Causing harm to elephant population, says activist Causing harm to elephant population, say experts

New Delhi: Development projects in Uttaranchal are not wildlife friendly and are especially causing harm to elephant population of the State, environmentalists claim.

According to official figures, 90 elephants have been killed in the last five years alone, which was nearly 20 per cent of the State's pachyderm population, J.P. Dabral of the Himalayan Chipko Foundation said here, raising concern about an elephantine problem.

While seven tuskers were killed, probably by poachers, in the famous Jim Corbett National Park, 20 cows and young elephants had been killed after being hit by trains in Rajaji National Park, he said.

One tusker was killed last month in Barkot range forest in Dehra Dun district due to man-animal conflict, he added.

After the formation of Uttaranchal state in November 2000 there had been a spurt in development activities in the State, dams, roads, bridges, transmission lines, canals were being constructed, Mr Dabral said. There was a proposal to build a four-lane highway from Dehra Dun to Tanakpur through Rajaji National Park, Chilla National Park and Jim Corbett National Park, posing danger to the wildlife and ecology of the area, he added.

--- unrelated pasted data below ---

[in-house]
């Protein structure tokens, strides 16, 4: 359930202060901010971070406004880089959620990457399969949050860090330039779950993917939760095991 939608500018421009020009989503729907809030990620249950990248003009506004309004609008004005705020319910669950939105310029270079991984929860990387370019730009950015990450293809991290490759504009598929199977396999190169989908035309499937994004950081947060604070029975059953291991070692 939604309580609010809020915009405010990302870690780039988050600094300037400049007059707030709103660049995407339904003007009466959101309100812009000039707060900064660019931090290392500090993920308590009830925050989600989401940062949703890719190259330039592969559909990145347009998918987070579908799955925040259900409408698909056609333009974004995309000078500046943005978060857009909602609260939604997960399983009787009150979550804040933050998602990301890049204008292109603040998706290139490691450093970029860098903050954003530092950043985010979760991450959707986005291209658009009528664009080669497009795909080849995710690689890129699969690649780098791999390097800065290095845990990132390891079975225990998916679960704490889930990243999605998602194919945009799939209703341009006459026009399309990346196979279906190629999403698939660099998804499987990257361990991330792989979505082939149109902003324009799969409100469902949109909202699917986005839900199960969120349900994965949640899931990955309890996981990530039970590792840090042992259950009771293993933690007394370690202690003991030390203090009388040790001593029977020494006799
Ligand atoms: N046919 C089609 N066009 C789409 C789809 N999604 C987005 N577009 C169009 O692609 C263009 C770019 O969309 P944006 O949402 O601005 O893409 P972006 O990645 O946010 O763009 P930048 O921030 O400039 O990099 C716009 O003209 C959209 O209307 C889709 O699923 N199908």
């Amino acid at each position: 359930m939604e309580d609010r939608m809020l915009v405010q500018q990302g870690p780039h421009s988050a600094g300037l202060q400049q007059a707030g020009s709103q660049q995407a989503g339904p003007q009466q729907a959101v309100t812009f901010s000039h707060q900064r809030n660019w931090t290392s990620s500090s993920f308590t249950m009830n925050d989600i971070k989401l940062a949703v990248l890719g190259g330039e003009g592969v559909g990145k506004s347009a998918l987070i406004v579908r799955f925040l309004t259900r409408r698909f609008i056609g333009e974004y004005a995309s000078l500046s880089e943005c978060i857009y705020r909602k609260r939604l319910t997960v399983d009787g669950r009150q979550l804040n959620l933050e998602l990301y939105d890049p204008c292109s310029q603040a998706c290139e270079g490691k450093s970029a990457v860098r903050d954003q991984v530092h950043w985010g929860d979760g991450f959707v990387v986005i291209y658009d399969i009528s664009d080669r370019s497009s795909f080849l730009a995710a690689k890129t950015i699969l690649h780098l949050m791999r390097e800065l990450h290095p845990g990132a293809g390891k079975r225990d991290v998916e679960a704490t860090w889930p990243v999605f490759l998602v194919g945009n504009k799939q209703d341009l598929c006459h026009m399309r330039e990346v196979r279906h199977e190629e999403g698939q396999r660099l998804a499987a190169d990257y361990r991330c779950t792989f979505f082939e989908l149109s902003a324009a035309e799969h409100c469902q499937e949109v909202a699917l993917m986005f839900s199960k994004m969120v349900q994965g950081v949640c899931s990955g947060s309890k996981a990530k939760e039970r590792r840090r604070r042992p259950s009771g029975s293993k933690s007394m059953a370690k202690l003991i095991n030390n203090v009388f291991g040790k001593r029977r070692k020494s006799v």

Though development activities could not be stopped. However, such projects must have adequate planning to make them wildlife and eco-friendly, the wildlife activist said.

He pointed out that the National Highway Authority of India, which made guidelines for the construction of highways in the country, did not have any comprehensive guidelines for making roads in wildlife, forested or mountainous areas.

The `deadly' railway track near Motichur in Uttaranchal where 20 elephants had been killed in accidents should be `elevated' to allow easy passage for the animals, he suggested.

Similarly, the water canal going from Rishikesh to Uttar Pradesh along the Chilla National Park could be covered in some stretches to enable elephants to cross it, he said.

Traditionally, wild elephant herds used to migrate across the Yamuna river to Tanakpur and beyond into Nepal.

Their movement was also a deterrent to the poachers and hunters. But today the scenario was different. Elephants of Rajaji National Park could not cross the Ganga canal because its cemented embankments trap the elephants and they get drowned, he said. Tree felling by the forest mafia had also added to the vulnerability of the elephants. In Barkot forest range near Dehra Dun where an elephant was killed last month, it was a common sight to see timber being smuggled openly by tractor trolleys without registration numbers, he claimed. -- UNI